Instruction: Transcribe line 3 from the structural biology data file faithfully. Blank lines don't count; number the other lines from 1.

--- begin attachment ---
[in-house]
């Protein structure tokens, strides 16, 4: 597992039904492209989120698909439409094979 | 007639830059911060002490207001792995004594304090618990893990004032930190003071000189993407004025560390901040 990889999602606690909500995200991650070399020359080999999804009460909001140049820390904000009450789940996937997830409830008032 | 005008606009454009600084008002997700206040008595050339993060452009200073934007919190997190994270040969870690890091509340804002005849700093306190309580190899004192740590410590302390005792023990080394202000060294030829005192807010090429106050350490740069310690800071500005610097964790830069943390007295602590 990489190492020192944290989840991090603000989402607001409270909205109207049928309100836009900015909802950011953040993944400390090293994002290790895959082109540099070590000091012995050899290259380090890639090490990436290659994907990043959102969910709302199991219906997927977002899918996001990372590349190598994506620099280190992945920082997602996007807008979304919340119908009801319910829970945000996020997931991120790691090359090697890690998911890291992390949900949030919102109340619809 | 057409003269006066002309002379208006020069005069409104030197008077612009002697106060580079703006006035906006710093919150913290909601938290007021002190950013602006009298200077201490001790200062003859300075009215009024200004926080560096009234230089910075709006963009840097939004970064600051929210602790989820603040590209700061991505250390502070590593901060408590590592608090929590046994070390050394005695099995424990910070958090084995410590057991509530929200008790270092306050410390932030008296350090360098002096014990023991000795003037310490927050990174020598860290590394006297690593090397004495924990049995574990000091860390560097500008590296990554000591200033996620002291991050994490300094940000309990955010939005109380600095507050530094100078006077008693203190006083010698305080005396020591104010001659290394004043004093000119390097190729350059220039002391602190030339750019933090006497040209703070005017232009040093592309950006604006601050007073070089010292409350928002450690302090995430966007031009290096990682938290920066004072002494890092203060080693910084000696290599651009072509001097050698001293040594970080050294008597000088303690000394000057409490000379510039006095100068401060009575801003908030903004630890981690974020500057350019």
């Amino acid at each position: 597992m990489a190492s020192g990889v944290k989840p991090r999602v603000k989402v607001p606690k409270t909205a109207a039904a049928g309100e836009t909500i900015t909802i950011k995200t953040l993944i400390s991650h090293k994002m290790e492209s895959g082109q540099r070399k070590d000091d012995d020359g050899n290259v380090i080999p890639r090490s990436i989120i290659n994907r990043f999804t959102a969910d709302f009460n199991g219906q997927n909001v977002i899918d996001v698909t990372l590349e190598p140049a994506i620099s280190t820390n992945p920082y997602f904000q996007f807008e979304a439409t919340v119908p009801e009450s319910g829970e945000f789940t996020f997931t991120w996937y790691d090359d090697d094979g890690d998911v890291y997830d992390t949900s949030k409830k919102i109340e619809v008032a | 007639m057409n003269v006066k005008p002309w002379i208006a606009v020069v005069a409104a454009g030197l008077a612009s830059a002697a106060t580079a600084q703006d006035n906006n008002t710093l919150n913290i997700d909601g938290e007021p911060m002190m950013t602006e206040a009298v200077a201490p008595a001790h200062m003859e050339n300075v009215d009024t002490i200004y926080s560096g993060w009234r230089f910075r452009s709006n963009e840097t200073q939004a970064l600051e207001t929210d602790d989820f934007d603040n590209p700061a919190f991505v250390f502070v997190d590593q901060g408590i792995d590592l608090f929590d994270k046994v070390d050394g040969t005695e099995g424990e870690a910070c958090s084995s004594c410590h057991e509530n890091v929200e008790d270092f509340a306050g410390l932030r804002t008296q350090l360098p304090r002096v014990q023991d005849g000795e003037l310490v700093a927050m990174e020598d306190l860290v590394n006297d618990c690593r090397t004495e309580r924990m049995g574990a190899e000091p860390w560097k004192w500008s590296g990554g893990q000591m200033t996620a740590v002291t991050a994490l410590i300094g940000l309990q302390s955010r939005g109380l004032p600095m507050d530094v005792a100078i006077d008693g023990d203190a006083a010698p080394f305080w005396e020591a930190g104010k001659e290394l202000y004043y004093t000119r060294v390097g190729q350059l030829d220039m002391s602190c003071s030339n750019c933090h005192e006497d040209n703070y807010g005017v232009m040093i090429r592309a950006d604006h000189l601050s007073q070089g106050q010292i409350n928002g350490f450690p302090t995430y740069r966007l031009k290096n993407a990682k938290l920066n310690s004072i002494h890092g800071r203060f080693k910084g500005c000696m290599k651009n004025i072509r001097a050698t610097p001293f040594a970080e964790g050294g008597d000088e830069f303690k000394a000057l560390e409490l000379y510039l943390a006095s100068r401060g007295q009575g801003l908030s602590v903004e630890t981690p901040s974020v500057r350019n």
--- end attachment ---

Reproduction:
């Amino acid at each position: 597992m990489a190492s020192g990889v944290k989840p991090r999602v603000k989402v607001p606690k409270t909205a109207a039904a049928g309100e836009t909500i900015t909802i950011k995200t953040l993944i400390s991650h090293k994002m290790e492209s895959g082109q540099r070399k070590d000091d012995d020359g050899n290259v380090i080999p890639r090490s990436i989120i290659n994907r990043f999804t959102a969910d709302f009460n199991g219906q997927n909001v977002i899918d996001v698909t990372l590349e190598p140049a994506i620099s280190t820390n992945p920082y997602f904000q996007f807008e979304a439409t919340v119908p009801e009450s319910g829970e945000f789940t996020f997931t991120w996937y790691d090359d090697d094979g890690d998911v890291y997830d992390t949900s949030k409830k919102i109340e619809v008032a | 007639m057409n003269v006066k005008p002309w002379i208006a606009v020069v005069a409104a454009g030197l008077a612009s830059a002697a106060t580079a600084q703006d006035n906006n008002t710093l919150n913290i997700d909601g938290e007021p911060m002190m950013t602006e206040a009298v200077a201490p008595a001790h200062m003859e050339n300075v009215d009024t002490i200004y926080s560096g993060w009234r230089f910075r452009s709006n963009e840097t200073q939004a970064l600051e207001t929210d602790d989820f934007d603040n590209p700061a919190f991505v250390f502070v997190d590593q901060g408590i792995d590592l608090f929590d994270k046994v070390d050394g040969t005695e099995g424990e870690a910070c958090s084995s004594c410590h057991e509530n890091v929200e008790d270092f509340a306050g410390l932030r804002t008296q350090l360098p304090r002096v014990q023991d005849g000795e003037l310490v700093a927050m990174e020598d306190l860290v590394n006297d618990c690593r090397t004495e309580r924990m049995g574990a190899e000091p860390w560097k004192w500008s590296g990554g893990q000591m200033t996620a740590v002291t991050a994490l410590i300094g940000l309990q302390s955010r939005g109380l004032p600095m507050d530094v005792a100078i006077d008693g023990d203190a006083a010698p080394f305080w005396e020591a930190g104010k001659e290394l202000y004043y004093t000119r060294v390097g190729q350059l030829d220039m002391s602190c003071s030339n750019c933090h005192e006497d040209n703070y807010g005017v232009m040093i090429r592309a950006d604006h000189l601050s007073q070089g106050q010292i409350n928002g350490f450690p302090t995430y740069r966007l031009k290096n993407a990682k938290l920066n310690s004072i002494h890092g800071r203060f080693k910084g500005c000696m290599k651009n004025i072509r001097a050698t610097p001293f040594a970080e964790g050294g008597d000088e830069f303690k000394a000057l560390e409490l000379y510039l943390a006095s100068r401060g007295q009575g801003l908030s602590v903004e630890t981690p901040s974020v500057r350019n």